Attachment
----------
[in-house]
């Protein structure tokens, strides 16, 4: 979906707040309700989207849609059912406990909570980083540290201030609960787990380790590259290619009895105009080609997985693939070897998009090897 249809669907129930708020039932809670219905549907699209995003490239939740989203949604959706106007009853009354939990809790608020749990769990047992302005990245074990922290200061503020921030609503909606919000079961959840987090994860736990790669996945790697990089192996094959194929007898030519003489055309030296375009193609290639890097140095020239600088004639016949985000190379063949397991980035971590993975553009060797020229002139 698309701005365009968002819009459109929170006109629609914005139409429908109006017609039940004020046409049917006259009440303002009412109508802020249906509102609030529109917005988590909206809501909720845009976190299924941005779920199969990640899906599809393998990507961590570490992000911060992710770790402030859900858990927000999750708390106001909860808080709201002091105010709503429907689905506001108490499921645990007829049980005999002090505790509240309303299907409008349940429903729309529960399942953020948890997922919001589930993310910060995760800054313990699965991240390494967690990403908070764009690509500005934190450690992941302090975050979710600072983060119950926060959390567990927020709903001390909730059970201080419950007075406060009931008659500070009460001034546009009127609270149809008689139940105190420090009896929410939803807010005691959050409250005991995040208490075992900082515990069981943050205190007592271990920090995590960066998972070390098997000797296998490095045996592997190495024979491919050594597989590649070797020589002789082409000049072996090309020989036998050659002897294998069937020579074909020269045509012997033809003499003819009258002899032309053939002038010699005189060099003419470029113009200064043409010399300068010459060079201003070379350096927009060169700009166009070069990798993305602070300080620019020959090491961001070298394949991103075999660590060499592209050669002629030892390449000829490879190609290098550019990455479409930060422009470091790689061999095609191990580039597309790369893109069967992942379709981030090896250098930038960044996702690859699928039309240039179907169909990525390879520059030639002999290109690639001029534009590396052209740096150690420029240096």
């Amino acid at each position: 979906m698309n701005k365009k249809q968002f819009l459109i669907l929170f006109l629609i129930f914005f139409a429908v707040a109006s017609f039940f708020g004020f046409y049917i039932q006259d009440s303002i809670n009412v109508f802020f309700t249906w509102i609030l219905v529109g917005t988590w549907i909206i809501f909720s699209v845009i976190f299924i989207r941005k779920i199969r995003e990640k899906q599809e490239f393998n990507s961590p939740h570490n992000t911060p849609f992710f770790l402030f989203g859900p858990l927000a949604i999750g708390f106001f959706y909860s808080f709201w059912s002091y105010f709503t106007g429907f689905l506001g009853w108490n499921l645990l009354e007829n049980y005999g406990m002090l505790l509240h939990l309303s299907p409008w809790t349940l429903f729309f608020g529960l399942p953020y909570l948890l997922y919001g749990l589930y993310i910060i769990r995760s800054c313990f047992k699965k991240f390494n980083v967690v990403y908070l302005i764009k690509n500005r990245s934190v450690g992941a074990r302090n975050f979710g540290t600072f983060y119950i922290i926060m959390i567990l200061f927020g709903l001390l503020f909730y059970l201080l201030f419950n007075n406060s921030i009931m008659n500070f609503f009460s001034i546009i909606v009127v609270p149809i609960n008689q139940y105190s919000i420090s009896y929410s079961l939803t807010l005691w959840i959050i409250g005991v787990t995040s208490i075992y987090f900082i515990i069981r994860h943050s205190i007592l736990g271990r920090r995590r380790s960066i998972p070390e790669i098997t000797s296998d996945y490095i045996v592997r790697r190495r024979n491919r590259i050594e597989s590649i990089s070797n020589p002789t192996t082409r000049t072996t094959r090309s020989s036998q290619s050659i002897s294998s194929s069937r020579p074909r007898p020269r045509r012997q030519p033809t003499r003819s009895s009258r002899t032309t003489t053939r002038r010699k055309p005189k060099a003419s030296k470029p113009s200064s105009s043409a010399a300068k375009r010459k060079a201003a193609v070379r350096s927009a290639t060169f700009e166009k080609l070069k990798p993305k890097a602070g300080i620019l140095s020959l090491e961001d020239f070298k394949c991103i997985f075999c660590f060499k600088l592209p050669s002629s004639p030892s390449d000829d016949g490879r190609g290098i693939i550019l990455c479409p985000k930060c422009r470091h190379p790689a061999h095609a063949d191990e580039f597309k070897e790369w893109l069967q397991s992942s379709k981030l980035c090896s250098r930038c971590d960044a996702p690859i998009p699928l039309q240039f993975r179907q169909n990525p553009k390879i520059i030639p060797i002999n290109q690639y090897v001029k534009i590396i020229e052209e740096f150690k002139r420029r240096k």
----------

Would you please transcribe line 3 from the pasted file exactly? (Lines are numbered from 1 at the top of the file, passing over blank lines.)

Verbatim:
């Amino acid at each position: 979906m698309n701005k365009k249809q968002f819009l459109i669907l929170f006109l629609i129930f914005f139409a429908v707040a109006s017609f039940f708020g004020f046409y049917i039932q006259d009440s303002i809670n009412v109508f802020f309700t249906w509102i609030l219905v529109g917005t988590w549907i909206i809501f909720s699209v845009i976190f299924i989207r941005k779920i199969r995003e990640k899906q599809e490239f393998n990507s961590p939740h570490n992000t911060p849609f992710f770790l402030f989203g859900p858990l927000a949604i999750g708390f106001f959706y909860s808080f709201w059912s002091y105010f709503t106007g429907f689905l506001g009853w108490n499921l645990l009354e007829n049980y005999g406990m002090l505790l509240h939990l309303s299907p409008w809790t349940l429903f729309f608020g529960l399942p953020y909570l948890l997922y919001g749990l589930y993310i910060i769990r995760s800054c313990f047992k699965k991240f390494n980083v967690v990403y908070l302005i764009k690509n500005r990245s934190v450690g992941a074990r302090n975050f979710g540290t600072f983060y119950i922290i926060m959390i567990l200061f927020g709903l001390l503020f909730y059970l201080l201030f419950n007075n406060s921030i009931m008659n500070f609503f009460s001034i546009i909606v009127v609270p149809i609960n008689q139940y105190s919000i420090s009896y929410s079961l939803t807010l005691w959840i959050i409250g005991v787990t995040s208490i075992y987090f900082i515990i069981r994860h943050s205190i007592l736990g271990r920090r995590r380790s960066i998972p070390e790669i098997t000797s296998d996945y490095i045996v592997r790697r190495r024979n491919r590259i050594e597989s590649i990089s070797n020589p002789t192996t082409r000049t072996t094959r090309s020989s036998q290619s050659i002897s294998s194929s069937r020579p074909r007898p020269r045509r012997q030519p033809t003499r003819s009895s009258r002899t032309t003489t053939r002038r010699k055309p005189k060099a003419s030296k470029p113009s200064s105009s043409a010399a300068k375009r010459k060079a201003a193609v070379r350096s927009a290639t060169f700009e166009k080609l070069k990798p993305k890097a602070g300080i620019l140095s020959l090491e961001d020239f070298k394949c991103i997985f075999c660590f060499k600088l592209p050669s002629s004639p030892s390449d000829d016949g490879r190609g290098i693939i550019l990455c479409p985000k930060c422009r470091h190379p790689a061999h095609a063949d191990e580039f597309k070897e790369w893109l069967q397991s992942s379709k981030l980035c090896s250098r930038c971590d960044a996702p690859i998009p699928l039309q240039f993975r179907q169909n990525p553009k390879i520059i030639p060797i002999n290109q690639y090897v001029k534009i590396i020229e052209e740096f150690k002139r420029r240096k």